Voice to the voicelessFor someone who began publishing his writings only at the age of 50, Bhuwan Hari Sigdel has already a dozen Epic Poems and five novels, short stories and memoirs to his name.
For someone who began publishing his writings only at the age of 50, Bhuwan Hari Sigdel has already a dozen Epic Poems and five novels, short stories and memoirs to his name. A nominee for this year’s Madan Puraskar, for his book Aamoi, Sigdel is popular for his thought-provoking non-fiction works that give voice to the voiceless. In this conversation with the Post’s Samikshya Bhattarai, he talks about his book Aamoi and why reading is important. Excerpts:
How did your love for literature begin?
I was born into a Brahmin family where reading was highly encouraged; we had a lot of religious books and my father made me read one every day. It got frustrating at times and I even threw one of those books into a river once! But once I began school, I fell in love with short stories and novels. So much so, I would frequently come to Kathmandu from my home in Thankot to buy books at the Ratna Pustak Bhandar. Eventually, I was reading so much that I ran out of Nepali novels to read and had to branch out into books in Hindi.
As for writing, I never wrote much apart from my daily journal. Then, one day, I met a man who was returning from India after 15 long years with nothing to show for his toils there but the clothes he had on his back. I learned that he hadn’t been in touch with his family for all that while and was back in Nepal hoping to reunite with them. I was so moved by the story and had an incredible urge to write about it. That is how my writing career began.
Your book Aamoi was nominated for the prestigious Madan Puraskar this year. Tell us about the book and the inspiration behind it.
Aamoi is the story of my aunt, my father’s sister-in-law. She was widowed when she was just 14 and stayed with us in our home. She had taught herself to read and immersed herself in the Gita and other religious books, which was very rare for women of her time and age. Then, shortly after the birth of my younger brother, when I was 14, our father passed away. Even though we had our mother, Aamoi was the one that took care of us—we grew up in her shadow, my siblings and I. I believe we owe everything in our life to her. So, her death was a very hard thing to cope with. After her passing, I wrote few essays and published them and my friends encouraged me to convert them into a book. Aamoi was the strongest person I have ever known, so I wrote this book in the honour of her and her memories.
Most of your books are non-fiction and usually are based on one character of the society. What is the reason that all your books follow this pattern?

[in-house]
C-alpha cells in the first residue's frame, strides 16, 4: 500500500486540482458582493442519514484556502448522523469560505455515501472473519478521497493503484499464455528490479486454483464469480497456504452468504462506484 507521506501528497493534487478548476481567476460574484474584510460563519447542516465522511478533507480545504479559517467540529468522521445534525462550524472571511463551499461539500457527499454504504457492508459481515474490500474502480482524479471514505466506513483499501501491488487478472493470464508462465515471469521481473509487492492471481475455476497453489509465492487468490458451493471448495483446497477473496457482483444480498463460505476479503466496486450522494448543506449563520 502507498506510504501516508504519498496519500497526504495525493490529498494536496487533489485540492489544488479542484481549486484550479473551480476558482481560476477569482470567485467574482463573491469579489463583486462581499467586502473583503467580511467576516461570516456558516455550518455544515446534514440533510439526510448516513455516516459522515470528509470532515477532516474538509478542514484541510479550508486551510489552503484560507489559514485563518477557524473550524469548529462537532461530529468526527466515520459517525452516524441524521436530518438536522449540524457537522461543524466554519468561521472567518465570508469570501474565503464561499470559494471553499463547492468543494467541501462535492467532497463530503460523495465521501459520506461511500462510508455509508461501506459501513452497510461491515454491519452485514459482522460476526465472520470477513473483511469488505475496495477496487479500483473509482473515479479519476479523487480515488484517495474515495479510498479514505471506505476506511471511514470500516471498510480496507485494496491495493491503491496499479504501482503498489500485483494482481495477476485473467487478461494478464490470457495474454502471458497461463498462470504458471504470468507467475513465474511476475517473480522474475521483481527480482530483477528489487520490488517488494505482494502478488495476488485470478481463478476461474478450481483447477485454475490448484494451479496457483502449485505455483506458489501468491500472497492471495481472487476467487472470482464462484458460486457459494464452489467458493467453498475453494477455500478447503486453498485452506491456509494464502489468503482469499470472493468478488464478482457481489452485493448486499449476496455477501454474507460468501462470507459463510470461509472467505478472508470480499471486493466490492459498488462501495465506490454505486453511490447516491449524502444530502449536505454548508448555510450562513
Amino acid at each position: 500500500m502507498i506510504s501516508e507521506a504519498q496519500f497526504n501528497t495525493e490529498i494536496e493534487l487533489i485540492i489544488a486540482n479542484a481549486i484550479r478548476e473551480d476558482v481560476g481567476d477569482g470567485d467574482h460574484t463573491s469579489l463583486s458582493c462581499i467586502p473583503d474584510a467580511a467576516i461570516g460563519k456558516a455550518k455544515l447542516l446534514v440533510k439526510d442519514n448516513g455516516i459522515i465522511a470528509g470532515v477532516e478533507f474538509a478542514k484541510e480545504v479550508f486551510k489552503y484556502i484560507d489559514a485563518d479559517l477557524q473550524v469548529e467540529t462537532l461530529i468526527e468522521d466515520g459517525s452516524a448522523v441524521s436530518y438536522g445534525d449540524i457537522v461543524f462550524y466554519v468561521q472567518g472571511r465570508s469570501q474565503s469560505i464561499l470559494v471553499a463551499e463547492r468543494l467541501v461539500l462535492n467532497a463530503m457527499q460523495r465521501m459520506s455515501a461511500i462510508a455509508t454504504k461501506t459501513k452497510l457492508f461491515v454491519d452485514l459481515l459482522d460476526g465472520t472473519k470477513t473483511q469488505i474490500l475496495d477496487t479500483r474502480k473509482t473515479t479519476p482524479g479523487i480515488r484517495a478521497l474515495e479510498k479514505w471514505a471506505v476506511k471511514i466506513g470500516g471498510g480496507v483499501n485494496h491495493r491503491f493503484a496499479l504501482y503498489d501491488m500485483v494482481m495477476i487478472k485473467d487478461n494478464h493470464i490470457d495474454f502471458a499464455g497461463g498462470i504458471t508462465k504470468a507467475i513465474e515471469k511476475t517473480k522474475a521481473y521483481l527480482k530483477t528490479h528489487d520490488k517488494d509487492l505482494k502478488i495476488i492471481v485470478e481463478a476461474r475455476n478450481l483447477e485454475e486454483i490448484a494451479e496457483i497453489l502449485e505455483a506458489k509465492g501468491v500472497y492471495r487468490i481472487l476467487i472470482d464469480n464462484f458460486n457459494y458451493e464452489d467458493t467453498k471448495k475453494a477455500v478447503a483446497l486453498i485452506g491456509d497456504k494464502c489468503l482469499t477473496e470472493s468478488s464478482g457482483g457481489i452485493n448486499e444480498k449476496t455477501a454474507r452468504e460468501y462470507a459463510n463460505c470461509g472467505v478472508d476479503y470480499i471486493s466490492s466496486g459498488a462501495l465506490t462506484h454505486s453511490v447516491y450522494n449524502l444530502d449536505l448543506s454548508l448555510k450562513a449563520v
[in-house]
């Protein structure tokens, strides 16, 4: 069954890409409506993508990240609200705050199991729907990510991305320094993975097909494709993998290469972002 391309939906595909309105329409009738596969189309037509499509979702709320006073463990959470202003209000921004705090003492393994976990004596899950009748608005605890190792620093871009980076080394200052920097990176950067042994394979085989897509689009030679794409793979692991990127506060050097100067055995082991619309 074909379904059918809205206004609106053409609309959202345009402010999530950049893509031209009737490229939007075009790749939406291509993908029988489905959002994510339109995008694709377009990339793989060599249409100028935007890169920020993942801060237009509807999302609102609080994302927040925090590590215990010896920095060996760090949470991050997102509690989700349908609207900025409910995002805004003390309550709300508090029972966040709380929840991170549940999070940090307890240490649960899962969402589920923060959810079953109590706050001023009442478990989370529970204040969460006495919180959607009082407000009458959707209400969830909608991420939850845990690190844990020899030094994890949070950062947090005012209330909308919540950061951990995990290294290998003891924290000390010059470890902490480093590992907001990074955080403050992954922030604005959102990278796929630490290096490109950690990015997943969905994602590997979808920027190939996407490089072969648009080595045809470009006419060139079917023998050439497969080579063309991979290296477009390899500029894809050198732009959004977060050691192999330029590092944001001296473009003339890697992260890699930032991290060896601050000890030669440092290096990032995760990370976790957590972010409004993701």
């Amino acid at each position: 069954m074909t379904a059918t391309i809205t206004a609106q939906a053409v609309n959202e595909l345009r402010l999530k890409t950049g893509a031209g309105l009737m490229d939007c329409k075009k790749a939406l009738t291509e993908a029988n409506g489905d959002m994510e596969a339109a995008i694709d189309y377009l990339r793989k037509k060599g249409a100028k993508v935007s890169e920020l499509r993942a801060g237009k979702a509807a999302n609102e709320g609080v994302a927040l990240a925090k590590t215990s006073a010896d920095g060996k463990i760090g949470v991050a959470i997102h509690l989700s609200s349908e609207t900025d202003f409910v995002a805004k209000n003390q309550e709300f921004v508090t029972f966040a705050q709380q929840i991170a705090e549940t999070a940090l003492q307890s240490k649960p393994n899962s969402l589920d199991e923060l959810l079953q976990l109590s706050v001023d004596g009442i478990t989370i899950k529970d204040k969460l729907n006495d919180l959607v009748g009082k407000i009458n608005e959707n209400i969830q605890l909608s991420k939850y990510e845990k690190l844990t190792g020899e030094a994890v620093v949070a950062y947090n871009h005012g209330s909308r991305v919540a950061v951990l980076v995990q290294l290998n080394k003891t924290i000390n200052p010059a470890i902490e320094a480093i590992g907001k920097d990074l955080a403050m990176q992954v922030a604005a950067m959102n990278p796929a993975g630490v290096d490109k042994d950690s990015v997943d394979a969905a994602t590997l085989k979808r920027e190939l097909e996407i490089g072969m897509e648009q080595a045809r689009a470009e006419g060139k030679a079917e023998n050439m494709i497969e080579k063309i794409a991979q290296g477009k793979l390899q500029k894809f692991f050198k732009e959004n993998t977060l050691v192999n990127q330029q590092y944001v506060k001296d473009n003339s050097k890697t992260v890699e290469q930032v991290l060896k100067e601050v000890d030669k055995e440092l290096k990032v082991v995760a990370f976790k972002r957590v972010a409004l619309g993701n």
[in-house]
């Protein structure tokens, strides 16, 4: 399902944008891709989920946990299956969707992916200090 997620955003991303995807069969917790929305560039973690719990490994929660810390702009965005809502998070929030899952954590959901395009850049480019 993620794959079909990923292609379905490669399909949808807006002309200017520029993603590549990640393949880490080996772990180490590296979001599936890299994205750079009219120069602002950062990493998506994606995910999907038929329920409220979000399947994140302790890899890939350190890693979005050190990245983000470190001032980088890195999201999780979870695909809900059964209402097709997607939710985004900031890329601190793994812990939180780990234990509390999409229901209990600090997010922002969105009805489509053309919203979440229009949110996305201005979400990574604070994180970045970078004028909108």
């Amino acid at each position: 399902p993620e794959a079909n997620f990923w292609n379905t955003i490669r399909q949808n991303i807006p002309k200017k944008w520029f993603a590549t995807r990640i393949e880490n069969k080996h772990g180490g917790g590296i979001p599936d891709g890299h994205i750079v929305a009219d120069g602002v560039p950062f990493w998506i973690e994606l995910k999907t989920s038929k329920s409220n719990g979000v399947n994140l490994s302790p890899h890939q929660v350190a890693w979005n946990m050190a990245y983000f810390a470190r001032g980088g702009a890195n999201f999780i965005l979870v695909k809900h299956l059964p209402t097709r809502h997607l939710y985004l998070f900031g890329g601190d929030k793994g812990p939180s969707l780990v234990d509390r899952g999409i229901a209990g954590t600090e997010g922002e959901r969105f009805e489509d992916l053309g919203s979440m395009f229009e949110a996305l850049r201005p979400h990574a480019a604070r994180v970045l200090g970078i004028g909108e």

Every person is a book in themselves, so I try to write stories of real people. I am not much of a fiction writer, or even reader. I think we have so many stories within ourselves and our society that we should try to first explore those. Also, the central characters of my stories are always people who are disregarded by the society, who are always ignored by everyone else. I think that we have many stories about kings and rulers but not many about these people who are the actual reality of our society. So, I try to make people realise that these so-called outcasts of the society have the same human value as any other person in a society. I think this is my way of empowering these people whose voice are never heard.
You are also a poet. Which genre do you prefer writing more? Does poetry seep into your prose as well?
I think poetry is very hard to write. I usually write gadhya poems, which have a specific formula—you have to measure the number of words you are using and calculate accordingly. So, sometimes when you start to write about one thing, you finish by writing about a very different thing altogether. So, the poems that I write are abstract and can be interpreted in various different ways. On the other hand, writing stories or essays are much easier—I can write stories quicker compared to poems. But while writing stories you have to pay more attention to language, style, presentation and emotion, making it more complicated. But I think both are equally challenging and I love qriting in both the genres.
There are hundreds of books being published every year in Nepal, and it is not possible for a reader to read all of them. What for you is good writing?
As an avid reader myself, I think reading is very important. There is always something to gain from a book, even though the book maybe ‘bad’ in itself. So, I think readers should try to read as many books as possible. And when it comes to writing, I think every person is a book and the way they lead their life is a story, so for me good writing understands the person (subject) and their story and presents it in a very simple, yet lucid way. The reader should have questions in mind after they start to read. The text should be able to spur curiosity in readers’ mind and lure readers in a book in such a way that they end up reading cover to cover. I also think the writer should give much attention to the first few paragraphs of the book, as that is what determines a reader’s view on book.
Any advice for other bibliophiles?
I think the invention of modern technology and social networks has taken people away from reading books. The tradition of reading has been now been diminishing which is alarming for the society. I have come to realise that if one doesn’t read, they stand to miss out. I urge readers to read more; it doesn’t matter if the book is good or bad, you need to read.